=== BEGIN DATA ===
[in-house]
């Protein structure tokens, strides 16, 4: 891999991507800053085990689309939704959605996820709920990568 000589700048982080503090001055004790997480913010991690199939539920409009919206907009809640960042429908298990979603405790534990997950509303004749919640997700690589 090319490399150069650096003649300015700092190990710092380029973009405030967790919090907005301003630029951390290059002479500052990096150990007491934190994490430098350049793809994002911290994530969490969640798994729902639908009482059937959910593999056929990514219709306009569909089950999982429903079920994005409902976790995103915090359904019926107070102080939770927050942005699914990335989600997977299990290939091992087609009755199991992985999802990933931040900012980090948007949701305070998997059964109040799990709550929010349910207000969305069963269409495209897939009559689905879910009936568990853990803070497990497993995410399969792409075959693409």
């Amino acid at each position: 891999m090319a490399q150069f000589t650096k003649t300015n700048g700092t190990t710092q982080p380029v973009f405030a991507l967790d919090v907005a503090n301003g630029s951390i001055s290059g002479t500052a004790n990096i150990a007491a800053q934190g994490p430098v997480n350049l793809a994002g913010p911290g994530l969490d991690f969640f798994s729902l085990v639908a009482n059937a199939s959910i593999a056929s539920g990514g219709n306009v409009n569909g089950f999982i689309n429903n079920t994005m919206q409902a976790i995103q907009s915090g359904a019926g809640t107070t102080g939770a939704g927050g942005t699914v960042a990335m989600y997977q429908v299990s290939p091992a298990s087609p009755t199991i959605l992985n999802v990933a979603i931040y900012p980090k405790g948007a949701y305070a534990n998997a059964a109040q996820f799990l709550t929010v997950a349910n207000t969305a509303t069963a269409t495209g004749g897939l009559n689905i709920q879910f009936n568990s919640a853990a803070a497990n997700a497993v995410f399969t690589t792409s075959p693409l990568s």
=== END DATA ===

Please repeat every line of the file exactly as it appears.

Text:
[in-house]
């Protein structure tokens, strides 16, 4: 891999991507800053085990689309939704959605996820709920990568 000589700048982080503090001055004790997480913010991690199939539920409009919206907009809640960042429908298990979603405790534990997950509303004749919640997700690589 090319490399150069650096003649300015700092190990710092380029973009405030967790919090907005301003630029951390290059002479500052990096150990007491934190994490430098350049793809994002911290994530969490969640798994729902639908009482059937959910593999056929990514219709306009569909089950999982429903079920994005409902976790995103915090359904019926107070102080939770927050942005699914990335989600997977299990290939091992087609009755199991992985999802990933931040900012980090948007949701305070998997059964109040799990709550929010349910207000969305069963269409495209897939009559689905879910009936568990853990803070497990497993995410399969792409075959693409």
């Amino acid at each position: 891999m090319a490399q150069f000589t650096k003649t300015n700048g700092t190990t710092q982080p380029v973009f405030a991507l967790d919090v907005a503090n301003g630029s951390i001055s290059g002479t500052a004790n990096i150990a007491a800053q934190g994490p430098v997480n350049l793809a994002g913010p911290g994530l969490d991690f969640f798994s729902l085990v639908a009482n059937a199939s959910i593999a056929s539920g990514g219709n306009v409009n569909g089950f999982i689309n429903n079920t994005m919206q409902a976790i995103q907009s915090g359904a019926g809640t107070t102080g939770a939704g927050g942005t699914v960042a990335m989600y997977q429908v299990s290939p091992a298990s087609p009755t199991i959605l992985n999802v990933a979603i931040y900012p980090k405790g948007a949701y305070a534990n998997a059964a109040q996820f799990l709550t929010v997950a349910n207000t969305a509303t069963a269409t495209g004749g897939l009559n689905i709920q879910f009936n568990s919640a853990a803070a497990n997700a497993v995410f399969t690589t792409s075959p693409l990568s």